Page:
Peter Shaffer

Teachers and parents! Struggling with distance learning? Our Teacher Edition on Equus can help.

Equus, a play in two acts, is set in Rokesby Psychiatric Hospital in southern England. Most of the action takes place in this hospital—specifically in psychiatrist Martin Dysart’s office. However, as characters in Dysart’s office discuss and reconstruct past events in the life of Alan Strang, the play’s central character, they play out these events as full scenes, oscillating between the past and present. The play’s form and staging is that of a Greek drama: when actors are not assuming their individual roles, they sit onstage and comprise a chorus. This allows the action of the play to unfold in fluid fashion. Scenes in Dysart’s office quickly transition into events that have been drawn from the characters’ memories.

Martin Dysart is first introduced to Alan Strang through Hesther Salomon, a magistrate who believes Dysart is the only psychiatrist who might be able to help the boy. Alan, age 17, has blinded six horses in the stable where he worked. Hesther swears that there is something “special” about Alan, which Dysart does not believe until he meets Alan for the first time and is amazed by his stare. During their first conversation, Alan responds to Dysart’s questions by singing advertising jingles. But he begins to open up after a series of terrible nightmares. Dysart learns about Alan’s atheist father, Frank Strang, whose strict and stubborn attitude create a strained atmosphere at home, and his devoutly Christian mother, Dora Strang, who told him Bible stories when he was a child. During conversations with the Strang parents, the psychiatrist also learns that Alan has always been obsessed with images of Christ’s torture, and has always loved horses, though they claim he has also always refused to ride them. However, Harry Dalton, the owner of the stable where Alan worked, tells Dysart that Alan may have been taking horses out on secret midnight rides.

Dysart’s investigation of Alan’s past reaches its first breakthrough when the doctor hypnotizes his patient and gets him to admit that he has been riding Dalton’s horses in secret. Dysart instructs Alan to act out one of these rides, which turns out to be a ritual Alan has created in honor of the god Equus, a deity that he believes speaks from and lives in horses. During the ritual, Alan leads a horse into a field and rides it bareback and naked, shouting in praise of Equus until he reaches a spiritual and sexual climax. Dysart is both bewildered and excited by this revelation, and encourages Alan to reveal more about his crime of blinding the horses by giving him a fake “truth drug,” a pill that Alan believes will “force” him to speak the truth. After taking the pill, Alan finally feels that he has been given full permission to speak freely. He confesses that on the night of his crime, he was seduced by Jill Mason, a girl who also worked at Dalton’s stable. He and Jill attended a pornographic movie before going to Dalton’s stable to have sex. Alan, however, cannot consummate the act because his mind is consumed by thoughts of Equus. Ashamed and embarrassed, he chases Jill out of the stable and then blinds the horses with a hoof-pick in an attempt to silence the mocking and judgmental voice of Equus.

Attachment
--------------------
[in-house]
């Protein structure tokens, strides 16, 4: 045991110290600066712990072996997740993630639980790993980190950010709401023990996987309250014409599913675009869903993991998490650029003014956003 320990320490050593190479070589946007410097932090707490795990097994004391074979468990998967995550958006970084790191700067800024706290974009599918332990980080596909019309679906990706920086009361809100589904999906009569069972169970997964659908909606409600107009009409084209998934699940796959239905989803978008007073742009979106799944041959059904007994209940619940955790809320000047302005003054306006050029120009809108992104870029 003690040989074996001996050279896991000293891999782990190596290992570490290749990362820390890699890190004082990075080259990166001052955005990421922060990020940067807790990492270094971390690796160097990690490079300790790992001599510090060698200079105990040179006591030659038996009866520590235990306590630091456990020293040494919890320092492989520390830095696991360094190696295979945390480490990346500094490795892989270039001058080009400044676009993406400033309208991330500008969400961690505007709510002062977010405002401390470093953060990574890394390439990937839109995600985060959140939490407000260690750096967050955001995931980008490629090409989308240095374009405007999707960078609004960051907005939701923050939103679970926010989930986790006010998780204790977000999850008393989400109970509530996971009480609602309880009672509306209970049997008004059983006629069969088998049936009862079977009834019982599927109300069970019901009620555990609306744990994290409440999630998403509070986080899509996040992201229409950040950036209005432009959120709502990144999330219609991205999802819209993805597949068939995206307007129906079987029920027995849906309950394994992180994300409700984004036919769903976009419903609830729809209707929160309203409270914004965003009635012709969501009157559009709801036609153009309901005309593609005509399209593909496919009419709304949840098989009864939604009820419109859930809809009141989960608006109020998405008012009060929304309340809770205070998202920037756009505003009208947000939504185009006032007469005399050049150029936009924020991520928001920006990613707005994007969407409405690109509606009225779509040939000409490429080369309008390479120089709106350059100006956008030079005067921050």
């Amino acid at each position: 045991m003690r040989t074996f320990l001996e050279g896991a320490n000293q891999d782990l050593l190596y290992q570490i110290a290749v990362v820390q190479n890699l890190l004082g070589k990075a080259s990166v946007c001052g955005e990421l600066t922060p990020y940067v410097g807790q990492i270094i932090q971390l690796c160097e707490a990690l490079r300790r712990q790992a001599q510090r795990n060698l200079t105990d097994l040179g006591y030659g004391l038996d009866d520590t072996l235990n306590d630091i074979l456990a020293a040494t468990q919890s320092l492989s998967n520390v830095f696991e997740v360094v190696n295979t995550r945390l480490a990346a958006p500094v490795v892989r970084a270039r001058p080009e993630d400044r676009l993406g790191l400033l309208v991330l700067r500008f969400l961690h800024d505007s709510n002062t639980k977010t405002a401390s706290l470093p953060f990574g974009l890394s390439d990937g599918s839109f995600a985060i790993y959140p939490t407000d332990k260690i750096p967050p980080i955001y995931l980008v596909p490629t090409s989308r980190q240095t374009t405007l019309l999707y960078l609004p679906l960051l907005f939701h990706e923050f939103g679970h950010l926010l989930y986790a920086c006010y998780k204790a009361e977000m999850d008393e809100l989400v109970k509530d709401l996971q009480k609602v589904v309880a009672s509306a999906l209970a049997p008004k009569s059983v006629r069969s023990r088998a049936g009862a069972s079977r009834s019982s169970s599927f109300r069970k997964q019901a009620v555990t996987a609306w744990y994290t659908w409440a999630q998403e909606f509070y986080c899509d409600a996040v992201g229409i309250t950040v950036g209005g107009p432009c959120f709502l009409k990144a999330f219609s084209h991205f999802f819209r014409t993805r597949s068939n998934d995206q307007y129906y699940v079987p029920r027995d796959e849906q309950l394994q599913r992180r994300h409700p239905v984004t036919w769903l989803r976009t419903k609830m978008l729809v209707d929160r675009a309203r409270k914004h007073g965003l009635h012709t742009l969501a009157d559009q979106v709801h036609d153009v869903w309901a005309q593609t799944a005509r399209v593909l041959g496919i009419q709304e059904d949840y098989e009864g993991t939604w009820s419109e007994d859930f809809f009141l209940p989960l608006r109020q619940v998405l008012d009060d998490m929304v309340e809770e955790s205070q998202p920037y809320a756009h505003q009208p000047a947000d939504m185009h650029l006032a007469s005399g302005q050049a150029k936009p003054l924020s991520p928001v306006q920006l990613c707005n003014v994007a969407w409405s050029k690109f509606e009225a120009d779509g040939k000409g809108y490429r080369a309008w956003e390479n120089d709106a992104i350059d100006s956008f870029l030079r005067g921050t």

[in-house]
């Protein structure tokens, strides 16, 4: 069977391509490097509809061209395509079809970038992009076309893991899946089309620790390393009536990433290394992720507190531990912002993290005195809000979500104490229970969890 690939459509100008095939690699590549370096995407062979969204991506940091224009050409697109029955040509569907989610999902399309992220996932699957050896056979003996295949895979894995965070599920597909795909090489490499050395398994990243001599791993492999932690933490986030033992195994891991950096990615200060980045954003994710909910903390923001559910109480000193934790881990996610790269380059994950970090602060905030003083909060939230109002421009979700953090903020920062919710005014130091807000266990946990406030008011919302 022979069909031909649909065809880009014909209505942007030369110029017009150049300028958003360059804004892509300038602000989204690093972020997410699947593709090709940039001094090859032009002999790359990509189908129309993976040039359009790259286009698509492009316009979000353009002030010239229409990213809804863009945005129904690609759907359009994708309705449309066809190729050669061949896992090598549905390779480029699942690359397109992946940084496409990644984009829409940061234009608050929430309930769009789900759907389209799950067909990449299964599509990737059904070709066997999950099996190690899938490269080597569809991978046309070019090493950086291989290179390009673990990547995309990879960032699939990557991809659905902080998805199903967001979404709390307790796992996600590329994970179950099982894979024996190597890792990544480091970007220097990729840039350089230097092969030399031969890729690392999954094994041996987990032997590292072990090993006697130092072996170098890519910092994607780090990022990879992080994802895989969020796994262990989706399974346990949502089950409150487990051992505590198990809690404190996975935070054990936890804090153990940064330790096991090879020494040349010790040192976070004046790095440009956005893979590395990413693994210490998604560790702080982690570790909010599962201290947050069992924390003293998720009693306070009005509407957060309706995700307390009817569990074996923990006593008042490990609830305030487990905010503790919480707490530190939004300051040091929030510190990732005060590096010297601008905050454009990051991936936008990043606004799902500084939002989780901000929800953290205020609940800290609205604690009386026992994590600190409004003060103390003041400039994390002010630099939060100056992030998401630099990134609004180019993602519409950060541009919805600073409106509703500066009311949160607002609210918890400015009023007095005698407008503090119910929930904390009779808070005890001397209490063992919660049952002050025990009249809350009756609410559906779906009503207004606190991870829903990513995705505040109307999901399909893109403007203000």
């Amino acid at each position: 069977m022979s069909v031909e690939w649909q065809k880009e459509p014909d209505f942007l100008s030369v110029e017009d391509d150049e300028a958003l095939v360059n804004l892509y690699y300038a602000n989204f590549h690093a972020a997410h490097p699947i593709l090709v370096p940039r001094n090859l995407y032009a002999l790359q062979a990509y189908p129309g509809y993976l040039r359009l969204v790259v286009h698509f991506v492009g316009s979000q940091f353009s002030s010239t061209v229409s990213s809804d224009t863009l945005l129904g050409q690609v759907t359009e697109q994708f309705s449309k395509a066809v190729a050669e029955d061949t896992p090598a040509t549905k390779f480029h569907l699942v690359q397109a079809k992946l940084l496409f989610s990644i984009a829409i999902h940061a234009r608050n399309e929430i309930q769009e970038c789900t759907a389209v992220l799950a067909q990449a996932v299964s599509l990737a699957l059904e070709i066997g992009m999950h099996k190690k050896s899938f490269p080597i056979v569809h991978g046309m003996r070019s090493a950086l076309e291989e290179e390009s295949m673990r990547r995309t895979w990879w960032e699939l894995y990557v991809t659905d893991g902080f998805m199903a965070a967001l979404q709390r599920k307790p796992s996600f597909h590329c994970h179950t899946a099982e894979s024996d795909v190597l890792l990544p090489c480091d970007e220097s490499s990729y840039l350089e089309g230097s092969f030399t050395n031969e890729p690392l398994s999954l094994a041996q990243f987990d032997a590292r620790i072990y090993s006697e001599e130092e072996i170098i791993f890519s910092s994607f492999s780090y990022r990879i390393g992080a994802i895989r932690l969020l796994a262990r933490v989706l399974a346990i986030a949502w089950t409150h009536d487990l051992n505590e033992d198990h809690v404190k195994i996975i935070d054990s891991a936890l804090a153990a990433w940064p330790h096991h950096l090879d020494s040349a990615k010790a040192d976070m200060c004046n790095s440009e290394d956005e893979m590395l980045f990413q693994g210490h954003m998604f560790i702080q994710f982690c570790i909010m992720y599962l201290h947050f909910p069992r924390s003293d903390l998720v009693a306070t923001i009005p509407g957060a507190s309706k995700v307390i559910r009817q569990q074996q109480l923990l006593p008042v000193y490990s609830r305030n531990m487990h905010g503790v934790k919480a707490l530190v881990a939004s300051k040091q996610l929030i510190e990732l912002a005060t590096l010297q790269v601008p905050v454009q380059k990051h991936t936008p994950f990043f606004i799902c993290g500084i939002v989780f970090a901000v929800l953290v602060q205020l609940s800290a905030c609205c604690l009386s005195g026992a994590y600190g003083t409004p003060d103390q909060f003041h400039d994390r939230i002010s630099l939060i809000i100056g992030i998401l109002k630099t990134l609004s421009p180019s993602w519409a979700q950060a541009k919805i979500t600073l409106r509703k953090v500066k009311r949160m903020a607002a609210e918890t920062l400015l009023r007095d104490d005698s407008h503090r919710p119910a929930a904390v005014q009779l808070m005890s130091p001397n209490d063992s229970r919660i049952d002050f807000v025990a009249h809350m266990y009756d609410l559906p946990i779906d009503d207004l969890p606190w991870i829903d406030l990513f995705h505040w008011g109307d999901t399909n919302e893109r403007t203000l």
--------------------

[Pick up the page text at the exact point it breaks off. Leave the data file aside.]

Dysart comforts the hysterical and convulsing Alan, assuring the patient that he will be eventually cured of his mental illness. But after Alan falls asleep, Dysart voices his doubts about the effect and purpose of his profession. On the one hand, treating Alan will restore the boy back to normal society and relieve him of his immense pain. But on the other, taking away Alan’s unique form of worship will reduce the boy to a mere husk. Caught between the dullness of modern society and the horror of human passion, Dysart stares out into the darkness, utterly ambivalent.